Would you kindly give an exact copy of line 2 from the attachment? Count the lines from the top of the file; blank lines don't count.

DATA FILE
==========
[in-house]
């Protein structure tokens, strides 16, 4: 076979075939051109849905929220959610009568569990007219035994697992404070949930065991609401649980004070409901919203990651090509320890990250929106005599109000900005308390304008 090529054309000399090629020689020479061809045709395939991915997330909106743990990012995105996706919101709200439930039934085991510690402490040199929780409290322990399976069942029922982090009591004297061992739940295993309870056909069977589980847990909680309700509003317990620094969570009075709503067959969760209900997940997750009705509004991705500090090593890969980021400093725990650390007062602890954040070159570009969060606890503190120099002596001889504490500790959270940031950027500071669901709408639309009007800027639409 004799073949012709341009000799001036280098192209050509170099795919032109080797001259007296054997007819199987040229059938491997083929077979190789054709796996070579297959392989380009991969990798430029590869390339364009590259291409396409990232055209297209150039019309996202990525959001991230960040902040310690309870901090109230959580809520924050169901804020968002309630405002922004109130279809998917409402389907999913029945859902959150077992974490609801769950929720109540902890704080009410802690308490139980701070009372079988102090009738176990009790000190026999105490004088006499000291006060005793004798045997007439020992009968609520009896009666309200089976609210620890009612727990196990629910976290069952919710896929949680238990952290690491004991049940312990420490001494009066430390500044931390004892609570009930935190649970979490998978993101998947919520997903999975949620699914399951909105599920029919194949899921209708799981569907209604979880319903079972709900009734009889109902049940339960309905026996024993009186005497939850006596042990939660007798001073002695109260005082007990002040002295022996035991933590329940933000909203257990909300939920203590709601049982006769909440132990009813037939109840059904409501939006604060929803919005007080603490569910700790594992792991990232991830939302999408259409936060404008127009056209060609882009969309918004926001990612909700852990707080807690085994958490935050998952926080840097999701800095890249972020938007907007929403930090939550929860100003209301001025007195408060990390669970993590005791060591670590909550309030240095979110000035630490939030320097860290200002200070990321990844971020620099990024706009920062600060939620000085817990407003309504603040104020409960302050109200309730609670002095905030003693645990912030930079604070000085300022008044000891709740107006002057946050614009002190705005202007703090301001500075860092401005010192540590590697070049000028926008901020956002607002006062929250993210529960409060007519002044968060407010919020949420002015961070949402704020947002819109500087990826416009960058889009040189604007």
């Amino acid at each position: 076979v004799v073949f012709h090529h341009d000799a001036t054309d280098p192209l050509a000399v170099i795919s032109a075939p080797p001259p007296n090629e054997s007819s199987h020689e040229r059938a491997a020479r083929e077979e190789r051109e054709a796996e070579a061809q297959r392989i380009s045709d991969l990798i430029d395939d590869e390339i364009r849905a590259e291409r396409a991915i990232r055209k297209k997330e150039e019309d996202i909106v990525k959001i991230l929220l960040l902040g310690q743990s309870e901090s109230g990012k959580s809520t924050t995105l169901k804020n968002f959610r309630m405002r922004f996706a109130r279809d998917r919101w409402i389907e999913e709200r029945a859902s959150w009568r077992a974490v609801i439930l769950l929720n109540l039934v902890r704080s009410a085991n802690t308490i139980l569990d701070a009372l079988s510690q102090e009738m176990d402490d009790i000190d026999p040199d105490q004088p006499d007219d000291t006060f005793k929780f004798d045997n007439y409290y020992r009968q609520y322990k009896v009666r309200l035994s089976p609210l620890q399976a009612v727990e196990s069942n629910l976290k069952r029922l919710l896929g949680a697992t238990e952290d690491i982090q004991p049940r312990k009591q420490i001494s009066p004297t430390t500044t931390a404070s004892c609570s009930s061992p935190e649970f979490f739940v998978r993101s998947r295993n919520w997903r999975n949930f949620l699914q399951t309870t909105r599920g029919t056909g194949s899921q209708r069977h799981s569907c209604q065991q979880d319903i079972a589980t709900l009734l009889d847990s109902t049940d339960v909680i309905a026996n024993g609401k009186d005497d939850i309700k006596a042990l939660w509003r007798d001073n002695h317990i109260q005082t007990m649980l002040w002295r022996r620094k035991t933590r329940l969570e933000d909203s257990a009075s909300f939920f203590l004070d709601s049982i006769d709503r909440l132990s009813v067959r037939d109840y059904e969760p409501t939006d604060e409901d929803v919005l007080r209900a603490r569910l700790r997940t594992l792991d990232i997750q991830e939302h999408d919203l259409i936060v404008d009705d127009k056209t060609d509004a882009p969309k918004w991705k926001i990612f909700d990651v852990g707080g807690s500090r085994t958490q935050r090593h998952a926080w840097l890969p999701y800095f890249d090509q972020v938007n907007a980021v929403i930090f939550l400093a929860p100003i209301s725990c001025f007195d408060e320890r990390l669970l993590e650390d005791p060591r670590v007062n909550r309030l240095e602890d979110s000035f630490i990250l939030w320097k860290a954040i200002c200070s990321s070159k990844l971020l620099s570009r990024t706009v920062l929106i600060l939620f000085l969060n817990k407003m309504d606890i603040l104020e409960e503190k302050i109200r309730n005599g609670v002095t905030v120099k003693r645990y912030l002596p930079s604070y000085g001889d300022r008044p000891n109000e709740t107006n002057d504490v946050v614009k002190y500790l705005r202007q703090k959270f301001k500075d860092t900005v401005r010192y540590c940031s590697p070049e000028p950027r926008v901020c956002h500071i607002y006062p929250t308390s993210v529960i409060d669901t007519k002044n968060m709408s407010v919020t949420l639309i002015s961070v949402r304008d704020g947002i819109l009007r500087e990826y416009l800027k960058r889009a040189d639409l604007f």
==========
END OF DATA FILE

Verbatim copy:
């Protein structure tokens, strides 16, 4: 076979075939051109849905929220959610009568569990007219035994697992404070949930065991609401649980004070409901919203990651090509320890990250929106005599109000900005308390304008 090529054309000399090629020689020479061809045709395939991915997330909106743990990012995105996706919101709200439930039934085991510690402490040199929780409290322990399976069942029922982090009591004297061992739940295993309870056909069977589980847990909680309700509003317990620094969570009075709503067959969760209900997940997750009705509004991705500090090593890969980021400093725990650390007062602890954040070159570009969060606890503190120099002596001889504490500790959270940031950027500071669901709408639309009007800027639409 004799073949012709341009000799001036280098192209050509170099795919032109080797001259007296054997007819199987040229059938491997083929077979190789054709796996070579297959392989380009991969990798430029590869390339364009590259291409396409990232055209297209150039019309996202990525959001991230960040902040310690309870901090109230959580809520924050169901804020968002309630405002922004109130279809998917409402389907999913029945859902959150077992974490609801769950929720109540902890704080009410802690308490139980701070009372079988102090009738176990009790000190026999105490004088006499000291006060005793004798045997007439020992009968609520009896009666309200089976609210620890009612727990196990629910976290069952919710896929949680238990952290690491004991049940312990420490001494009066430390500044931390004892609570009930935190649970979490998978993101998947919520997903999975949620699914399951909105599920029919194949899921209708799981569907209604979880319903079972709900009734009889109902049940339960309905026996024993009186005497939850006596042990939660007798001073002695109260005082007990002040002295022996035991933590329940933000909203257990909300939920203590709601049982006769909440132990009813037939109840059904409501939006604060929803919005007080603490569910700790594992792991990232991830939302999408259409936060404008127009056209060609882009969309918004926001990612909700852990707080807690085994958490935050998952926080840097999701800095890249972020938007907007929403930090939550929860100003209301001025007195408060990390669970993590005791060591670590909550309030240095979110000035630490939030320097860290200002200070990321990844971020620099990024706009920062600060939620000085817990407003309504603040104020409960302050109200309730609670002095905030003693645990912030930079604070000085300022008044000891709740107006002057946050614009002190705005202007703090301001500075860092401005010192540590590697070049000028926008901020956002607002006062929250993210529960409060007519002044968060407010919020949420002015961070949402704020947002819109500087990826416009960058889009040189604007």